Superfund Research Program

Assessing Bioremediation of Chloroethenes through Stable Carbon Isotope Fractionation

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Release Date: 11/07/2007

Background: Chloroethenes, such as tetrachloroethene (PCE), trichloroethene (TCE), isomers of dichloroethene (DCE), and vinyl chloride (VC), are among the most prevalent and problematic groundwater pollutants. These compounds pose serious health threats due to their toxicity and potential carcinogenicity. In situ bioremediation is often used at contaminated sites, but it is difficult to quantify the effectiveness of the biological processes because of changes that can result from physical processes, such as dissolution, volatilization, and sorption.

Text box stating: <i>In situ</i> bioremediation of TCE can occur by microbial reductive dehalogenation.  The process involves the sequential reduction of TCE to DCE, followed by conversion of DCE to VC (a known human carcinogen), and finally VC to the innocuous end product ethene.

Dr. Lisa Alvarez-Cohen at the University of California, Berkeley SBRP believes that quantification of shifts in stable carbon isotope ratios is a promising approach for evaluating the effectiveness of in situ bioremediation systems. Physical processes cause minor or negligible shifts in isotope ratios, while biological conversion of organic compounds can cause significant changes in the ratio of carbon isotopes (13C : 12C) in both the reactants and products. In biological transformations, reaction rates tend to be faster for molecules with light isotopes than for molecules with heavy isotopes. As a result, the residual reactant becomes enriched with the heavy isotopes and the daughter products are enriched with the light isotopes. This enrichment (fractionation) can be measured using compound-specific stable isotope analysis.

Advances: Early fractionation studies performed with mixed bacterial cultures from field samples yielded highly variable isotopic fractionation effects. This suggests that different organisms utilizing different pathways to degrade chloroethene compounds may cause different isotopic shifts.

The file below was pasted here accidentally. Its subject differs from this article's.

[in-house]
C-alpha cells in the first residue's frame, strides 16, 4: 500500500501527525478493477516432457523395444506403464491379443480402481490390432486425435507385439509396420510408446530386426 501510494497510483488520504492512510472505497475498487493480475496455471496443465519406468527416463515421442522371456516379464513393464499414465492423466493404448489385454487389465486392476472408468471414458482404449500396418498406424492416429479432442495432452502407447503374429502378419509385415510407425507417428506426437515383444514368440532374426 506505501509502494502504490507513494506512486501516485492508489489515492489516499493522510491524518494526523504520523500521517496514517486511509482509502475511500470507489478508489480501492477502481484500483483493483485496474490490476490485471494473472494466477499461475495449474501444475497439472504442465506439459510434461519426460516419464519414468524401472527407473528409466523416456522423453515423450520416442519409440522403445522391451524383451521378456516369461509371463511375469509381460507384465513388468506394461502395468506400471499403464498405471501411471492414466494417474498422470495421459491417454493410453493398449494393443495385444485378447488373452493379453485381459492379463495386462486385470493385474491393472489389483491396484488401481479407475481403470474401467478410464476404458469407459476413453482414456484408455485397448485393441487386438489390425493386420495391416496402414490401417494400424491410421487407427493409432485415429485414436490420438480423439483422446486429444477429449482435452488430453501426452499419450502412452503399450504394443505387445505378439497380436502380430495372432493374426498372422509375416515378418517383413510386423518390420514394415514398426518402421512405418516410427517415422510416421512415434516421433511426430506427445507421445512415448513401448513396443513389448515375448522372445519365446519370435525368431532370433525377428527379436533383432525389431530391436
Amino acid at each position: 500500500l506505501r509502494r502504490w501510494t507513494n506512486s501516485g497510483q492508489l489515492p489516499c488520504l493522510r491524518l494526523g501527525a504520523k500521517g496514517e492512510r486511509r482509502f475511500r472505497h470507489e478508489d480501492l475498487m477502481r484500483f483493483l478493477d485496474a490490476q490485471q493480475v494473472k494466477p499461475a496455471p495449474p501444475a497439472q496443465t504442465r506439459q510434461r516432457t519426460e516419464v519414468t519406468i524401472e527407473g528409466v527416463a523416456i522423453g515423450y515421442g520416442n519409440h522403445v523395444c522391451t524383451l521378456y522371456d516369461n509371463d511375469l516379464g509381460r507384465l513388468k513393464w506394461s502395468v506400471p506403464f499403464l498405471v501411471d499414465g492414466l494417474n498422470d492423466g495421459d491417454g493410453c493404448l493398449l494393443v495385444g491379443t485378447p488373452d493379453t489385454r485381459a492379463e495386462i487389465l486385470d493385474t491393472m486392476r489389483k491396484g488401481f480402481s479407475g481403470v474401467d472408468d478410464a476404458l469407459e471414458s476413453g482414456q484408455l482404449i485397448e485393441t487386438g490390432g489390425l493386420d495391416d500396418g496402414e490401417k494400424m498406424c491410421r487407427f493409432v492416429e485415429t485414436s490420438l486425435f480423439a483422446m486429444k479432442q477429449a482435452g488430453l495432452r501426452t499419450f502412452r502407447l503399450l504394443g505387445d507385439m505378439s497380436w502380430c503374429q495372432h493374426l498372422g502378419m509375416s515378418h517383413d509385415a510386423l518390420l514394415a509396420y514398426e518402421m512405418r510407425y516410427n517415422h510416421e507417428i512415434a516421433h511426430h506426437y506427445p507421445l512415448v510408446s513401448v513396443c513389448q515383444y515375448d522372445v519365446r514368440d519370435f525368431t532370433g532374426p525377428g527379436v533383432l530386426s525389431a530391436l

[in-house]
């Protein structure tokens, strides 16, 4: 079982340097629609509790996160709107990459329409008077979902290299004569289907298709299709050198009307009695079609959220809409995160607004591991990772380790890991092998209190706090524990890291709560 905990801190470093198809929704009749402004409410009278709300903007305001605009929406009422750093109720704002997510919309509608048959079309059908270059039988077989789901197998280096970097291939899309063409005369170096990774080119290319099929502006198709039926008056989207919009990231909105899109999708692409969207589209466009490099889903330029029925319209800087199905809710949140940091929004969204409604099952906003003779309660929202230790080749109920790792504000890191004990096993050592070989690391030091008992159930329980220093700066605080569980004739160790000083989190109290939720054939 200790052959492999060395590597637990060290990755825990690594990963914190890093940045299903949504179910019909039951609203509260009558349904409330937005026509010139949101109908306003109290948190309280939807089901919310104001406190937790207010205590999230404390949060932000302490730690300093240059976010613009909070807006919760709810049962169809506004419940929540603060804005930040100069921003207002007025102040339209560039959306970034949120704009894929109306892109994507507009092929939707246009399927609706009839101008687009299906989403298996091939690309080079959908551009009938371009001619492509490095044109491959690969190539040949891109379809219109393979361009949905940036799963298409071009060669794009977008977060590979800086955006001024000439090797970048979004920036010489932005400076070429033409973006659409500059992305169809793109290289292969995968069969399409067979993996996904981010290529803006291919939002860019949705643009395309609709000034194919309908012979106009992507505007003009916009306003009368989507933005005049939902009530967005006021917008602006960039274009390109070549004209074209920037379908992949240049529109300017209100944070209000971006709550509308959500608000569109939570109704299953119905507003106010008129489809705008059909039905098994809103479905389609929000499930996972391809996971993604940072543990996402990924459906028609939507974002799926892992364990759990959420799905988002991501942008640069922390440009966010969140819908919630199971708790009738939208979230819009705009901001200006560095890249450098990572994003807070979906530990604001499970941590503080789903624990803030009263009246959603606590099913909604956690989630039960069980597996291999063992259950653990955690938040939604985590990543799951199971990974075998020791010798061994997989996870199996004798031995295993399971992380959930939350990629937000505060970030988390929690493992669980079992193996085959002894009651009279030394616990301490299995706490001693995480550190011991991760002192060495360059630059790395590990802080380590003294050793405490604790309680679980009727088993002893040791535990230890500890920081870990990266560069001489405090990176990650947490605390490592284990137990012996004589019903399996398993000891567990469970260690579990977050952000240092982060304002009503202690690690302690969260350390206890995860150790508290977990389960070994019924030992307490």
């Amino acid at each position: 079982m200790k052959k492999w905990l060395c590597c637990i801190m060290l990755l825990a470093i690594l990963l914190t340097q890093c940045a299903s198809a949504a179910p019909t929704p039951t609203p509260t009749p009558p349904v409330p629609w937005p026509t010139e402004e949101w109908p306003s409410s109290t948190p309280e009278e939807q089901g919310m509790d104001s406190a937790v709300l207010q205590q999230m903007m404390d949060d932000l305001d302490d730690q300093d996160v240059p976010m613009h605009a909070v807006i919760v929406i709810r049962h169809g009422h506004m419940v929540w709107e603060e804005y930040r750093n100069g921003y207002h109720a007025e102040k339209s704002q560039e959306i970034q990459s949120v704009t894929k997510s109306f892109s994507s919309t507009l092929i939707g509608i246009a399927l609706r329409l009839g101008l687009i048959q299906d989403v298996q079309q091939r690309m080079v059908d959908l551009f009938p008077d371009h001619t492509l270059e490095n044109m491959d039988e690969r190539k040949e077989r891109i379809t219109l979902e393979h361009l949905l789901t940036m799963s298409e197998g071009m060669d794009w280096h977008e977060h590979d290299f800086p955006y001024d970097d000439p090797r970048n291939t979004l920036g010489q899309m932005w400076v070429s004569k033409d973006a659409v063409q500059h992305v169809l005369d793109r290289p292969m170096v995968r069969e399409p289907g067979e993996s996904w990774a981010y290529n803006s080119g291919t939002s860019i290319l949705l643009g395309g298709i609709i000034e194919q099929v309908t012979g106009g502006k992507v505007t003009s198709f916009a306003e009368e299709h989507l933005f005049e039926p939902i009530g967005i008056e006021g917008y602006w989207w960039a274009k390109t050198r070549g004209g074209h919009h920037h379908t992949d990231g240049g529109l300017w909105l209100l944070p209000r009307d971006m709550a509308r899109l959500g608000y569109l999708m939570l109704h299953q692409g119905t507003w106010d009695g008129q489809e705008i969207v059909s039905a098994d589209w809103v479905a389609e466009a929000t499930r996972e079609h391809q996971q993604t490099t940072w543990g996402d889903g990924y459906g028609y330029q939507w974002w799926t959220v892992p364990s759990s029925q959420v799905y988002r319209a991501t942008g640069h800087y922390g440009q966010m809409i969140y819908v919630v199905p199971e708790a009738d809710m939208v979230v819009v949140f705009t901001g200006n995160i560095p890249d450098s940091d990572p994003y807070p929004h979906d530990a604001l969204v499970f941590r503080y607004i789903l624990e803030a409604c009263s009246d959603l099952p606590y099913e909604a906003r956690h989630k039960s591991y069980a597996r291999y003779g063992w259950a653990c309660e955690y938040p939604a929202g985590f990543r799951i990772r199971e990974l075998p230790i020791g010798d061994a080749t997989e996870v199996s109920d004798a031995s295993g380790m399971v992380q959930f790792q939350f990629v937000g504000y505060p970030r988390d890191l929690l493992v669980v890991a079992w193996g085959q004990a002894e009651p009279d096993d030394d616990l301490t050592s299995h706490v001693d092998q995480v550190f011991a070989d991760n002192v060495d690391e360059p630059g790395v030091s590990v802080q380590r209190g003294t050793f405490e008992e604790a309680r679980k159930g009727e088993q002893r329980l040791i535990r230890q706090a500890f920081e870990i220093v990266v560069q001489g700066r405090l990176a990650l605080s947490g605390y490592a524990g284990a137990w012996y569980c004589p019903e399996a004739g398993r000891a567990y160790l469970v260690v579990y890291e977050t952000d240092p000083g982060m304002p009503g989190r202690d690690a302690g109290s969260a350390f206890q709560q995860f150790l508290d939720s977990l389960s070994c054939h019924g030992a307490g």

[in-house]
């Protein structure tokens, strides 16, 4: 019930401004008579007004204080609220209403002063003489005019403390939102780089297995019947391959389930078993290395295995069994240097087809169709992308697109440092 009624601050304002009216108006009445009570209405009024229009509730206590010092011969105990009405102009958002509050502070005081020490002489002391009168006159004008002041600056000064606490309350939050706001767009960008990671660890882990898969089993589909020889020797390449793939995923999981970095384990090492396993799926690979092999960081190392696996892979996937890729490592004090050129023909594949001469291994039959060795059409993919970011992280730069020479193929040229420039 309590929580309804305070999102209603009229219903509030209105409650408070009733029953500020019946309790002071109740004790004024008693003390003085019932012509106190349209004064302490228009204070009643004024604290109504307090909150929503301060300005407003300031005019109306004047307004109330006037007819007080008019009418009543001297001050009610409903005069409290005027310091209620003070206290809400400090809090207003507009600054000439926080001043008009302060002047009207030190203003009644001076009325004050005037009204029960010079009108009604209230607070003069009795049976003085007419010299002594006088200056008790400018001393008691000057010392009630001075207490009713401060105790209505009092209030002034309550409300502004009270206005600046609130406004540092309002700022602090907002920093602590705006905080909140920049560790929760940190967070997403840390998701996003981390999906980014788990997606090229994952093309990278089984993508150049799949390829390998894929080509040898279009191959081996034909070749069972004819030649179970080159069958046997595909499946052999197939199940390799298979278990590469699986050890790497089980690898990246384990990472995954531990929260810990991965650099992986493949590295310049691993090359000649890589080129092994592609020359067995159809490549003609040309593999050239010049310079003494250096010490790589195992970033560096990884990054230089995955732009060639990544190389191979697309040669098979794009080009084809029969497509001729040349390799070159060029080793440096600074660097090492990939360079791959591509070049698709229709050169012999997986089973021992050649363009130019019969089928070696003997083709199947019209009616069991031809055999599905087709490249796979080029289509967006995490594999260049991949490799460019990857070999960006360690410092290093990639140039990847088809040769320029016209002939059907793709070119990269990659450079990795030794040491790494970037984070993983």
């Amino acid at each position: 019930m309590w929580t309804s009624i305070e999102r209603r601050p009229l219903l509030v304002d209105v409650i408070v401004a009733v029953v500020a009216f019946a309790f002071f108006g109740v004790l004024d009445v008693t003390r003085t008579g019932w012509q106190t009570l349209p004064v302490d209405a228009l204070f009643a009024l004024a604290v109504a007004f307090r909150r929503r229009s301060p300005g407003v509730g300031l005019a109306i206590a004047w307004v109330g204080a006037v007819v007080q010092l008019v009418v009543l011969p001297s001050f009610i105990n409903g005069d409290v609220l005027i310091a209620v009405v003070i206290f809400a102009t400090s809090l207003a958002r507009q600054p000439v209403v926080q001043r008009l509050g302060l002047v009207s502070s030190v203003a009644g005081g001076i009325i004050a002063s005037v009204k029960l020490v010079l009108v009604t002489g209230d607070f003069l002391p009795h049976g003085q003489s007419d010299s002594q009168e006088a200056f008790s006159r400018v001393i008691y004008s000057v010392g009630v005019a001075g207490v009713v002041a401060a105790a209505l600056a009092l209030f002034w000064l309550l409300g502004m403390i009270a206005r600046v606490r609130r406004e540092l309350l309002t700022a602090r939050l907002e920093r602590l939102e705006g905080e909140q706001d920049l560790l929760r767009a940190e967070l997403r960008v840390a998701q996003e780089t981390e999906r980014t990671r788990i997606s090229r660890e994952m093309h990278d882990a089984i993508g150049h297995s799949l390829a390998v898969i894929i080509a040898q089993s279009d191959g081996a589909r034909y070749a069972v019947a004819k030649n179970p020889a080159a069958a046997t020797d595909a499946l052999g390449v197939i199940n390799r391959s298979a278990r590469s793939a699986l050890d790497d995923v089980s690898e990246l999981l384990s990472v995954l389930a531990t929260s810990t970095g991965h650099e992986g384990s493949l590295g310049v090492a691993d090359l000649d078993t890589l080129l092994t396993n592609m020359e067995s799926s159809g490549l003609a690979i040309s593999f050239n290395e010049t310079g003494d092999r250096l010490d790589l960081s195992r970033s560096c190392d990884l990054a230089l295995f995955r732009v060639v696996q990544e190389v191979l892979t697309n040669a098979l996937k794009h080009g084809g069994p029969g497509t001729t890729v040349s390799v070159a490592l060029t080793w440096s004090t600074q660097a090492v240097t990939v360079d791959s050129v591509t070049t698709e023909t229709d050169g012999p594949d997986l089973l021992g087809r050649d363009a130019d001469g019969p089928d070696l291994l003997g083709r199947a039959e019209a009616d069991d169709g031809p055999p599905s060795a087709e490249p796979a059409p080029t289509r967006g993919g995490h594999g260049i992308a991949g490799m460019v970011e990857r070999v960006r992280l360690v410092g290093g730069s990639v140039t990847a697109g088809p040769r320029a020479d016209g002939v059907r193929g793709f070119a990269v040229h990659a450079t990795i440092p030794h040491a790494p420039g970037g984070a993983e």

Dr. Alvarez-Cohen's research group studied stable carbon isotope fractionation during the reduction of TCE using three test systems representing phylogenetically distinct organisms:

  • Pure cultures of bacterial strains that are known to dechlorinate chloroethenes completely to ethene (Dehalococcoides ethenogenes 195 and Dehalococcoides sp. strain BAV1)
  • A well-characterized mixed culture containing Dehalococcoides
  • Pure isolates of bacterial strains that dechlorinate TCE to DCE, but do not complete the metabolism through VC to ethene (Sulfurospirillum multivorans and Dehalobacter restrictus strain PER-K23)

This is the first measurement of carbon isotope fractionation by Dehalococcoides isolates and of TCE transformation by S. multivorans and D. restrictus strain PER-K23. The extent of fractionation varied widely, yet within each culture constant enrichment factors were observed. Dechlorinating cultures exhibited a range of enrichment factors at each dechlorination step, and strains within the same genus or species generated significantly different enrichment factors. Additionally, isotope fractionation generated by a microbial community was quite different from that generated by isolates. These results offer an interesting comparison and insight into factors that affect biological fractionation.

The large range of TCE enrichment factors observed, coupled with the reported similarities of the reductive dehalogenase enzymes (RDases), suggest that these biological fractionations are governed by a combination of the structure of the native enzyme and its cofactor, transport, and enzyme-substrate binding prior to the carbon-chlorine bond-breaking step. As a result of these findings, Dr. Alvarez-Cohen believes that general categorization of enrichment factors without specific measurements can result in misinterpretation and that caution should be exercised in selecting appropriate values for quantitative analysis to predict the extent of dechlorination.

Significance: Compound-specific stable isotope analysis is a valuable tool for assessing in situ bioremediation at contaminated sites. However, as a result of wide variation in enrichment factors measured for both bacterial isolates and enriched communities, this study found that it is important to estimate site representative factors to optimize estimates of degradation rates.

For More Information Contact:

Lisa Alvarez-Cohen
University of California-Berkeley
Civil and Environmental Engineering
760 Davis Hall
Berkeley, California 94720-1710
Phone: 510-643-5969

To learn more about this research, please refer to the following sources:

  • Lee PH, Conrad ME, Alvarez-Cohen L. 2007. Stable carbon isotope fractionation of chloroethenes by dehalorespiring isolates. Environ Sci Technol 41(12):4277-85. PMID:17626425

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